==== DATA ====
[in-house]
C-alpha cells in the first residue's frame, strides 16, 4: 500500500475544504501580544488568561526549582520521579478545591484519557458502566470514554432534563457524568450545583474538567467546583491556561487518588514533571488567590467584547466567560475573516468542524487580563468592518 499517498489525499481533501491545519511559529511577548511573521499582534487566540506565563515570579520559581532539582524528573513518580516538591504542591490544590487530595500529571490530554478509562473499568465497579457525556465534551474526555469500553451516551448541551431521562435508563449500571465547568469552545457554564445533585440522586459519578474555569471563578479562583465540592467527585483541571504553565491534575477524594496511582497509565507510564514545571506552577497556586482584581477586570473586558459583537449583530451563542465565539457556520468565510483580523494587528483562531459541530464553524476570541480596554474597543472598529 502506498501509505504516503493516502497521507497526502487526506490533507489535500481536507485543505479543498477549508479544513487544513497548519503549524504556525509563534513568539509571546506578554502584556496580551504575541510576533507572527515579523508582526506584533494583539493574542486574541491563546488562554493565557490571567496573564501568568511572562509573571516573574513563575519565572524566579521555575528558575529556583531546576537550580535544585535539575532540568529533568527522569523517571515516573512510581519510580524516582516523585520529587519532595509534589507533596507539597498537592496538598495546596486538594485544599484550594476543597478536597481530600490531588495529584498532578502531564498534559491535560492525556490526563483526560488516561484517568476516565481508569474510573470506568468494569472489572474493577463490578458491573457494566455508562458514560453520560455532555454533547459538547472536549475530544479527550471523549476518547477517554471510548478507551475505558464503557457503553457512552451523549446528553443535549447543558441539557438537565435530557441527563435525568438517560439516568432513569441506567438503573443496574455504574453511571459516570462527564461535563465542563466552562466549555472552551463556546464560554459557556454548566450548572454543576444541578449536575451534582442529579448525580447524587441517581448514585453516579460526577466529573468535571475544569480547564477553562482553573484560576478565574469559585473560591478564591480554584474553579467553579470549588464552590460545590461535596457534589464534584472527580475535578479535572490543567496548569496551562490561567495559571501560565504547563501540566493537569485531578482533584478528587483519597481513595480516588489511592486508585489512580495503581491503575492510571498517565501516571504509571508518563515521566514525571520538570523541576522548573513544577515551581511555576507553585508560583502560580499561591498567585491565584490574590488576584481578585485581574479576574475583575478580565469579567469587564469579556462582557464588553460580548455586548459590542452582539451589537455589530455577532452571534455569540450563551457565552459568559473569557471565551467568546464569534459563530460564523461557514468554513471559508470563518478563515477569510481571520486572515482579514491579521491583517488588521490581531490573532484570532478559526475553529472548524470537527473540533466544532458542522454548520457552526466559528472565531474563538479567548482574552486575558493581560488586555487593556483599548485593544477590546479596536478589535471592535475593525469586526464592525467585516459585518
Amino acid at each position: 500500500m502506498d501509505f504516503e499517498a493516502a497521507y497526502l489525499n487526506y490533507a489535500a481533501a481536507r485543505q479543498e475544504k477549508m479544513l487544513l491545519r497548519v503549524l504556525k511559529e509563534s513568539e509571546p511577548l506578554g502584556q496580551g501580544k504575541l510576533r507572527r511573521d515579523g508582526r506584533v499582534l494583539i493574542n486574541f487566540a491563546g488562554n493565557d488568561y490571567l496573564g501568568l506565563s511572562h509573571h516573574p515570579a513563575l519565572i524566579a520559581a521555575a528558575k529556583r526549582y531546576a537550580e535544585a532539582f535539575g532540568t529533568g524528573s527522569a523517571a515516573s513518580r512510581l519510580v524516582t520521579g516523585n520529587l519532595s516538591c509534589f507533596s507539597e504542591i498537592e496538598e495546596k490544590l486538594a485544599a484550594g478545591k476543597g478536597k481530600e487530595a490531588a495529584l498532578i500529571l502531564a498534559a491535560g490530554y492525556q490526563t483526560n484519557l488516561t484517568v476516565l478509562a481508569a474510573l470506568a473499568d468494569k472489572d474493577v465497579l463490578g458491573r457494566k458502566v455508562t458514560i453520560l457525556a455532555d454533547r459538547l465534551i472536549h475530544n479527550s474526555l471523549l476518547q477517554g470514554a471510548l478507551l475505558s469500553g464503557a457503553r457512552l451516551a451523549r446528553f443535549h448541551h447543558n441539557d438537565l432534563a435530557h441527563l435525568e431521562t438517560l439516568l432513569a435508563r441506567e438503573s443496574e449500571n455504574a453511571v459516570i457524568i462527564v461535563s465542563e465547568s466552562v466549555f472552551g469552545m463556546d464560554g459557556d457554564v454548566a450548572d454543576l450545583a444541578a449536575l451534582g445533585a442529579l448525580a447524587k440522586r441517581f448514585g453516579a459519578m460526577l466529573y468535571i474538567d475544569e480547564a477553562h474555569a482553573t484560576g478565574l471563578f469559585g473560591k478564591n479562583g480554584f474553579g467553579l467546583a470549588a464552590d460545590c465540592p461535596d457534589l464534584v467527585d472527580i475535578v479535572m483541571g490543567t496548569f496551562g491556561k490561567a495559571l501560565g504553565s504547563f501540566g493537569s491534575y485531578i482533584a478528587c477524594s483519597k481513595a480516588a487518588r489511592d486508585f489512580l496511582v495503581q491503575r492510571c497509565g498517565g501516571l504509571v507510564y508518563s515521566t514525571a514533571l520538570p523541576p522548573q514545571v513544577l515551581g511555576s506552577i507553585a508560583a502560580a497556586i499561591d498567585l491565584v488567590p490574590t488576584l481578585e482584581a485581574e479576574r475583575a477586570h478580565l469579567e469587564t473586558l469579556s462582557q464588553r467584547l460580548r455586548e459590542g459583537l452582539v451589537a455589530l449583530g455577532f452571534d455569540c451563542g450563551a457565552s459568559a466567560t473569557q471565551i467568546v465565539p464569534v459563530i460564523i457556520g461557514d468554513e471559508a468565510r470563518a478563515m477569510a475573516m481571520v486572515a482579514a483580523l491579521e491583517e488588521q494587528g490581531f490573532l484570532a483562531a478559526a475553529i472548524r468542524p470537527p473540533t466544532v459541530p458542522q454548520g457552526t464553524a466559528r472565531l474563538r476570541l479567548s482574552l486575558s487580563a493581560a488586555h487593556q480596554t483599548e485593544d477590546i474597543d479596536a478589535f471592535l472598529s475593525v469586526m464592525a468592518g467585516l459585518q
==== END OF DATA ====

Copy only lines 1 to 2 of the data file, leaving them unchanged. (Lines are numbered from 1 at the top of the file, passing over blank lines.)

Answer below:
[in-house]
C-alpha cells in the first residue's frame, strides 16, 4: 500500500475544504501580544488568561526549582520521579478545591484519557458502566470514554432534563457524568450545583474538567467546583491556561487518588514533571488567590467584547466567560475573516468542524487580563468592518 499517498489525499481533501491545519511559529511577548511573521499582534487566540506565563515570579520559581532539582524528573513518580516538591504542591490544590487530595500529571490530554478509562473499568465497579457525556465534551474526555469500553451516551448541551431521562435508563449500571465547568469552545457554564445533585440522586459519578474555569471563578479562583465540592467527585483541571504553565491534575477524594496511582497509565507510564514545571506552577497556586482584581477586570473586558459583537449583530451563542465565539457556520468565510483580523494587528483562531459541530464553524476570541480596554474597543472598529 502506498501509505504516503493516502497521507497526502487526506490533507489535500481536507485543505479543498477549508479544513487544513497548519503549524504556525509563534513568539509571546506578554502584556496580551504575541510576533507572527515579523508582526506584533494583539493574542486574541491563546488562554493565557490571567496573564501568568511572562509573571516573574513563575519565572524566579521555575528558575529556583531546576537550580535544585535539575532540568529533568527522569523517571515516573512510581519510580524516582516523585520529587519532595509534589507533596507539597498537592496538598495546596486538594485544599484550594476543597478536597481530600490531588495529584498532578502531564498534559491535560492525556490526563483526560488516561484517568476516565481508569474510573470506568468494569472489572474493577463490578458491573457494566455508562458514560453520560455532555454533547459538547472536549475530544479527550471523549476518547477517554471510548478507551475505558464503557457503553457512552451523549446528553443535549447543558441539557438537565435530557441527563435525568438517560439516568432513569441506567438503573443496574455504574453511571459516570462527564461535563465542563466552562466549555472552551463556546464560554459557556454548566450548572454543576444541578449536575451534582442529579448525580447524587441517581448514585453516579460526577466529573468535571475544569480547564477553562482553573484560576478565574469559585473560591478564591480554584474553579467553579470549588464552590460545590461535596457534589464534584472527580475535578479535572490543567496548569496551562490561567495559571501560565504547563501540566493537569485531578482533584478528587483519597481513595480516588489511592486508585489512580495503581491503575492510571498517565501516571504509571508518563515521566514525571520538570523541576522548573513544577515551581511555576507553585508560583502560580499561591498567585491565584490574590488576584481578585485581574479576574475583575478580565469579567469587564469579556462582557464588553460580548455586548459590542452582539451589537455589530455577532452571534455569540450563551457565552459568559473569557471565551467568546464569534459563530460564523461557514468554513471559508470563518478563515477569510481571520486572515482579514491579521491583517488588521490581531490573532484570532478559526475553529472548524470537527473540533466544532458542522454548520457552526466559528472565531474563538479567548482574552486575558493581560488586555487593556483599548485593544477590546479596536478589535471592535475593525469586526464592525467585516459585518